I have probably just been reading and watching too many murder mysteries (and listening to too much Shedunnit) to be won over to the charms of the first book in Manda Collins’s new series, named for its first book: A Lady’s Guide to Mischief and Mayhem. The setup is pretty simple: in the earlyish (maybe mid) Victorian era, the widowed Lady Katherine Bascomb and her friend, Caroline Hardcastle, begin writing a column together for Kate’s newspaper; however, they foolishly dabble in crime reporting, and publish a column which gets a respected Scotland Yard detective, Andrew Eversham, kicked off his case and an innocent man arrested. Meanwhile, the murders continue.
And, ugh, snooze, honestly. Sure, yes, Kate and Eversham throw some obligatory rivals/enemies-to-lovers sparks, have a couple steamy scenes, etc etc. As a romance, I guess it’s fine, though their chemistry seems more obligatory than innate. Even as their respect grows, the pattern of Kate tries to help, Eversham tries to sneak off to investigate without her, Kate catches up, a clue is found becomes a bit too lather-rinse-repeat for its own good.
Part of the problem is the mystery component. Collins feints at something quasi-gritty, set in the mean streets of London, early on: serial murders in Victorian London! how very sanitized Jack-the-Ripper-ish! But then 1/3 of the way through, it becomes a country house mystery, and it wobbles at maintaining any good development of clues, sowing of possibilities, etc etc. Everything just unfolds in a very paint-by-numbers manner, and one of the ultimate perpetrators (it’s a pair of killers, not just one) isn’t even there in the country house; they just pop up in the last chapters to add some vague sense of danger that doesn’t really land because, after all, they haven’t been a noticeable presence in the story at all up to now. The motivations of the killers and their actual MO are also fairly tenuous and poorly developed.
I’ve been reading a lot of Ngaio Marsh and Agatha Christie during this pandemic, with some dabbling into Margery Allingham and revisiting of Dorothy Sayers, and let me tell you, the queens of crime would be unimpressed by the construction of this mystery plot. And all four of them knew how to slip some crackling chemistry into their detective novels, too: Sayers had the inimitable Peter Wimsey and Harriet Vane pairing, after all (a series that is begging to be re-adapted, I tell you, and if you’ve got some casting in mind I’m all ears), and Christie gave us Tommy and Tuppence (The Secret Adversary crackles with the electricity of attraction), so we know these genres aren’t at all incompatible. But if you want to write a good mystery, you need to plot a good mystery.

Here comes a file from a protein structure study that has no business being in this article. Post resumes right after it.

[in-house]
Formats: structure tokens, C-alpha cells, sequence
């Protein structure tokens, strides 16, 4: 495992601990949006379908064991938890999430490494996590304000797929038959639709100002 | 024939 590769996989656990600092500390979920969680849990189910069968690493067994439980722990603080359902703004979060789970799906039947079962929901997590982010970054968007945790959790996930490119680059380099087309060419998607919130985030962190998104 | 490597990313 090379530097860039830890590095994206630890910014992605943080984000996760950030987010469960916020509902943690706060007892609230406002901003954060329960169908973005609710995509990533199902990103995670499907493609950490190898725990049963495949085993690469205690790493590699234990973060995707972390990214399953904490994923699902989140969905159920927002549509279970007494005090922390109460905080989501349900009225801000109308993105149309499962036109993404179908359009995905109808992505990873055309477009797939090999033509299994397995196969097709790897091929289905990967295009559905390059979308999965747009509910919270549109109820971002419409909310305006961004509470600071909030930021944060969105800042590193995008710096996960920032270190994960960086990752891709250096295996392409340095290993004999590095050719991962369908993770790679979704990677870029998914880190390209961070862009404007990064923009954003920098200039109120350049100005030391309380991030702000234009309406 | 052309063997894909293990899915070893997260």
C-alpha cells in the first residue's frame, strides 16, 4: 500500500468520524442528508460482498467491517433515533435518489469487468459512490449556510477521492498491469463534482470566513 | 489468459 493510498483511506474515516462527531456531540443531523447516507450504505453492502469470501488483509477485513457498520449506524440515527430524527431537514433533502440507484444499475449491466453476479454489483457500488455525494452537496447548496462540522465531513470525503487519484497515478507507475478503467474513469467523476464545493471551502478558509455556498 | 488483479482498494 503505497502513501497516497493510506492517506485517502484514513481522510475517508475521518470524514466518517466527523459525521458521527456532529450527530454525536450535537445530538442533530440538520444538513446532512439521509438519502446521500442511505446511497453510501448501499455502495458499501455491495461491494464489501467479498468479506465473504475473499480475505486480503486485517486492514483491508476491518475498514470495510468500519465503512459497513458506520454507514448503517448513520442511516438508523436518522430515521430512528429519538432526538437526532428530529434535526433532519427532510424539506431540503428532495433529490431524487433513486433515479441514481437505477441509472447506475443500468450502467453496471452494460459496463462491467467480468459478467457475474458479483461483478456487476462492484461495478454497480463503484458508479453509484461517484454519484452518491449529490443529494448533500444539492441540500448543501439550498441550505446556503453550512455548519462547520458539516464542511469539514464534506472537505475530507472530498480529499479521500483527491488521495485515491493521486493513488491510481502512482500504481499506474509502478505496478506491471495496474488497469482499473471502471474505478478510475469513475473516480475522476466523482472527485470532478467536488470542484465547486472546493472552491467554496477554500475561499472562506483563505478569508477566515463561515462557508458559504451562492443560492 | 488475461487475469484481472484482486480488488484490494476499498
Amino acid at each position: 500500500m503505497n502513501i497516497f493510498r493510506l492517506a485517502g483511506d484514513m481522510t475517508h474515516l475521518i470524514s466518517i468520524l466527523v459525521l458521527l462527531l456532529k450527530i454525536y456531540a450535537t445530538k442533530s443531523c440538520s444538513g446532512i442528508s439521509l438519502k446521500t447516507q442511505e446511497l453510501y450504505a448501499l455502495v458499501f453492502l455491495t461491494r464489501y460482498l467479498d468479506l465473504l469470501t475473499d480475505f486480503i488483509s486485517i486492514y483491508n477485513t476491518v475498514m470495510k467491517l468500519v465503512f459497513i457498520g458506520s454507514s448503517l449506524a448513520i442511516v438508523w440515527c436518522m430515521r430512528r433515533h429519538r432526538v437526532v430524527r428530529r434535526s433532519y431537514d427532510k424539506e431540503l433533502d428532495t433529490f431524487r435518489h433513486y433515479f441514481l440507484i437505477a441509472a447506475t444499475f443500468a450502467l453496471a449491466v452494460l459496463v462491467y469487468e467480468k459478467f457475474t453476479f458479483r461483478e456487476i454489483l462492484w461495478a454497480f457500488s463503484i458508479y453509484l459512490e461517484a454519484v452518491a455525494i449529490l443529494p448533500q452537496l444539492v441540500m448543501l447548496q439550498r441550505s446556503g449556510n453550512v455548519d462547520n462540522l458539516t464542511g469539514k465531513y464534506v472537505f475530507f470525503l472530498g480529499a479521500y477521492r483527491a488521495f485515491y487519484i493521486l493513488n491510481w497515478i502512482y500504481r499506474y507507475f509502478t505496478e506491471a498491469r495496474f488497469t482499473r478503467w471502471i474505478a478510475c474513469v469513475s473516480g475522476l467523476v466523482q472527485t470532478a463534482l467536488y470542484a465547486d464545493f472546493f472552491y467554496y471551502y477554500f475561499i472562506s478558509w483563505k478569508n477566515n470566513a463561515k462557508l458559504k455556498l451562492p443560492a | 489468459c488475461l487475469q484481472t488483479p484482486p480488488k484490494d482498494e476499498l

And that brings me to my other gripe, which is the use of the Victorian era. It’s poorly done: there’s some handwaving at women’s rights’ issues but otherwise there’s not much beyond some corsets and a mention of William Wordsworth to locate you in time. The dialogue is riddled with anachronisms, and frankly, after reading Y. S. Lee’s The Agency books, and watching Miss Scarlet and the Duke on PBS, it’s hard not to feel what is lacking. Both of those series capture the sense of a society in flux, and Lee in particular grasps the divide between high society and the struggle of the streets. Collins’s setting, in contrast is never very lived in, or fleshed out, and neither are the characters. We’re just going through the motions, promised mischief and mayhem but offered monotony instead.
Book #2, which will focus on Caroline, might be better; the teaser description suggests, perhaps, no mystery plot at all, which is fr the best. But I’m not sufficiently hooked to add it my list of books to watch out for.